The ADEA as amended prohibits an employer from discriminating against an employee between the ages of 40 and 70 "with respect to his compensation, terms, conditions, or privileges of employment, because of such individual's age . . ." and from limiting, segregating, or classifying its employees "in any way which would deprive or tend to deprive any individual of employment opportunities or otherwise adversely affect his status as an employee, because of such individual's age." 29 U.S.C. §§ 623(a)(1), (a)(2). The Act further forbids the involuntary retirement of an employee within the protected age group "because of the age of such individual." Id. § 623(f)(2). It is also unlawful under the ADEA for a labor organization "to cause or attempt to cause an employer to discriminate against an individual in violation of [the Act] . . . ." Id. § 623(c)(3).
The ADEA, however, permits an employer or labor organization to take actions otherwise prohibited under the Act "where age is a bona fide occupational qualification reasonably necessary to the normal operation of the particular business, or where the differentiation is based on reasonable factors other than age," id. § 623(f)(1), or "to observe the terms of a bona fide seniority system . . . which is not a subterfuge to evade the purposes of [the Act] . . . ." Id. § 623(f)(2).
The parties agree for purposes of this litigation that the FAA Age 60 Rule may establish a "bona fide occupational qualification" ("BFOQ") for captains and first officers within the meaning of 29 U.S.C. § 623(f)(1) of the ADEA. Cf. e.g., Starr v. FAA, 589 F.2d 307, 313 (7th Cir. 1978); Rombough v. FAA, 594 F.2d 893, 899 (2d Cir. 1979) (upholding FAA's denial of exemption from Age 60 Rule as within agency's discretion); but cf. Tuohy v. Ford Motor Co., 675 F.2d 842, 846 (6th Cir. 1982).*fn7
The "Retirement Plan for Pilots of Trans World Airlines, Inc.," ("Retirement Plan") negotiated as part of the 1977 Working Agreement between TWA and ALPA and incorporated in it by reference, provided that the "normal retirement date is the [pilot's]*fn8 60th birthday" and that "[pilots] must retire by their normal retirement date unless written approval of the company is granted for continuance in employment." Articles 4.1, 4.2. Article 4.3 of the agreement provides for the disbursement of retirement benefits in the event of employment past age 60. The agreement was re-negotiated in 1979 (with a non-renegotiation provision stating that the agreement could not be reopened until September 30, 1981) and again in April 1982. The retirement provisions remained unchanged. They had governed the relationship for many years prior to these agreements, and, historically, TWA had employed no flight crew member over the age of 60 on its airplanes until 1978.
Following Congress' April 6, 1978, amendment of the ADEA to prohibit, inter alia, the involuntary retirement of persons before the age of 70 solely on the basis of age even if in accordance with a bona fide seniority plan, 29 U.S.C. § 623(f)(2), TWA failed to agree with ALPA on a revision of TWA's retirement program so that it would comply with the 1978 amendments. On August 10, 1978, TWA unilaterally issued a bulletin authorizing the continued or reactivated employment of "any cockpit crew member who is in a flight engineer status at age 60," retroactive to April 6, 1978. The term "flight engineer status" was not defined and the procedure whereby captains and first officers approaching 60 might acquire that status was not described. The bulletin simply provided that those flight deck officers who wanted to work past 60 would "be governed by the provisions of the current Working Agreement" and the FAA's Age 60 Rule for captains and first officers.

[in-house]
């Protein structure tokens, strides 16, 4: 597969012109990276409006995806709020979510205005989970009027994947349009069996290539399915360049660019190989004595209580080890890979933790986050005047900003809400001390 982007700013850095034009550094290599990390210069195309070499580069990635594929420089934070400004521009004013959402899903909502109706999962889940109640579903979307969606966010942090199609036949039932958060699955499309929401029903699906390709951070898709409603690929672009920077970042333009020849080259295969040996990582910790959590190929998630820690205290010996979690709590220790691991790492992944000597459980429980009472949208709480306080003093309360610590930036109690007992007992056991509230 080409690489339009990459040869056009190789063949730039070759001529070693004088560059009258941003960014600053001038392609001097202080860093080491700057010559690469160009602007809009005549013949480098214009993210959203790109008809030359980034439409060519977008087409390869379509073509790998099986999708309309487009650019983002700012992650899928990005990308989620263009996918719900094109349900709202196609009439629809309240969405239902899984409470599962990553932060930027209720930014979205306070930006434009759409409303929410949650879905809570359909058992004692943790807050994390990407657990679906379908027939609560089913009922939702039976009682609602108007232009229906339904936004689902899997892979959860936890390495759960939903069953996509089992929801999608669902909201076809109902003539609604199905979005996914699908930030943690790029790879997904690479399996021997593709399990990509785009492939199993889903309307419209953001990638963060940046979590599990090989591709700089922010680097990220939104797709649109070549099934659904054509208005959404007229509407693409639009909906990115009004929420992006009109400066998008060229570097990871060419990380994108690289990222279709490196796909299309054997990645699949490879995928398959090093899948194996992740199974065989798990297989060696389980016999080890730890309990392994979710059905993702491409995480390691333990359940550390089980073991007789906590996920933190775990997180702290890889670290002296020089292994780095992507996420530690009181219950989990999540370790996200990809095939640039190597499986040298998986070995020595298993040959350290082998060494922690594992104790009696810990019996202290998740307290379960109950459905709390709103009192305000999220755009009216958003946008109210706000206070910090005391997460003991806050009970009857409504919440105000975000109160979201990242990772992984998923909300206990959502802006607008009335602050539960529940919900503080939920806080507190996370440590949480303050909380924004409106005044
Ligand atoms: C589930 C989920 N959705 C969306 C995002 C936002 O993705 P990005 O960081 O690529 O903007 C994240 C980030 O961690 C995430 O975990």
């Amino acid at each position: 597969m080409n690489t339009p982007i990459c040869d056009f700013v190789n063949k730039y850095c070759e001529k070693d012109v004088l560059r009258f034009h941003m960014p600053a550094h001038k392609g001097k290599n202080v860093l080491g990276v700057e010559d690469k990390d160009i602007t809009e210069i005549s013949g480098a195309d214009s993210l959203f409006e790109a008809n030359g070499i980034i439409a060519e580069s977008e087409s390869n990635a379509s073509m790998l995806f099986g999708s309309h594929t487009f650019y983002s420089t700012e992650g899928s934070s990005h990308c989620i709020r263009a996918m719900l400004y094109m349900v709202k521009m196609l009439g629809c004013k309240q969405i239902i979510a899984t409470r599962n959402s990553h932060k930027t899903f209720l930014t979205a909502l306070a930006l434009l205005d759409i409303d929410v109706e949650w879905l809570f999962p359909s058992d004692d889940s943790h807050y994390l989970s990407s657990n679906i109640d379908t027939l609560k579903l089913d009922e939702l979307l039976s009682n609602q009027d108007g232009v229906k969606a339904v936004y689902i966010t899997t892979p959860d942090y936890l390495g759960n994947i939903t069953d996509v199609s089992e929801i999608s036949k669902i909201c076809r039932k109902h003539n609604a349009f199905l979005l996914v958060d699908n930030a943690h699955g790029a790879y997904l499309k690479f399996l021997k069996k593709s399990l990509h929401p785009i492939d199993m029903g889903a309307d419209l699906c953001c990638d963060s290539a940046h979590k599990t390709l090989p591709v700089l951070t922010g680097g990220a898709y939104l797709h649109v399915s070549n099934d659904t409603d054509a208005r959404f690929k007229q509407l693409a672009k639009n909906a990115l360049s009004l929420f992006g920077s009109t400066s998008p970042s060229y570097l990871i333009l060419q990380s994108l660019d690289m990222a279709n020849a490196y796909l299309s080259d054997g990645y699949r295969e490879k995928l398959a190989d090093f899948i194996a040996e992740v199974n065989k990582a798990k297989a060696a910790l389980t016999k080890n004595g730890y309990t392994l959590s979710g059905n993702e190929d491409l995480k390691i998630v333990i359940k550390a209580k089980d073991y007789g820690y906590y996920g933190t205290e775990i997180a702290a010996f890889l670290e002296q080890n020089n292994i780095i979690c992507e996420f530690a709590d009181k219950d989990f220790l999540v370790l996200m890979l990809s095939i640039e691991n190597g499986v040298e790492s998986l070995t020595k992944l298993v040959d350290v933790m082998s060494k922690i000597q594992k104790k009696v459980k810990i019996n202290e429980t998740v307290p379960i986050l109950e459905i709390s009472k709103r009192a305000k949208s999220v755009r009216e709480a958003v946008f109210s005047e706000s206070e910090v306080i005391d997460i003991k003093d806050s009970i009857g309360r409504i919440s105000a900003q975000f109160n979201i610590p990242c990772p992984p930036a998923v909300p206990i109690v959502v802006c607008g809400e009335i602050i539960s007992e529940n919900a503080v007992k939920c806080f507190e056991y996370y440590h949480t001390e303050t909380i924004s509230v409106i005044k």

To implement its new policy TWA immediately reinstated those who had been in flight engineer status on their 60th birthdays and had been retired after April 6, 1978. Flight engineers reaching their 60th birthday after August 10, 1978 continued in that status. However, captains and first officers who might seek to downbid themselves to the position of flight engineer and then work as such beyond age 60 were required to change their status to flight engineer in accordance with the seniority and bidding procedures of the Working Agreement.
Under those procedures a captain or first officer approaching 60 years of age was required successfully to complete his downbid with an effective date as a flight engineer before he reached 60 years or else face mandatory retirement and removal of his name from the seniority list upon his reaching 60 years. Since the downbidding captain or first officer first had to pass the FAA written examination for flight engineer and then wait until a flight engineer vacancy opened up before his bid would become effective,*fn9 the procedure forced captains and first officers desiring to continue as flight engineers after 60 to downbid well before they reached 60 or lose out altogether.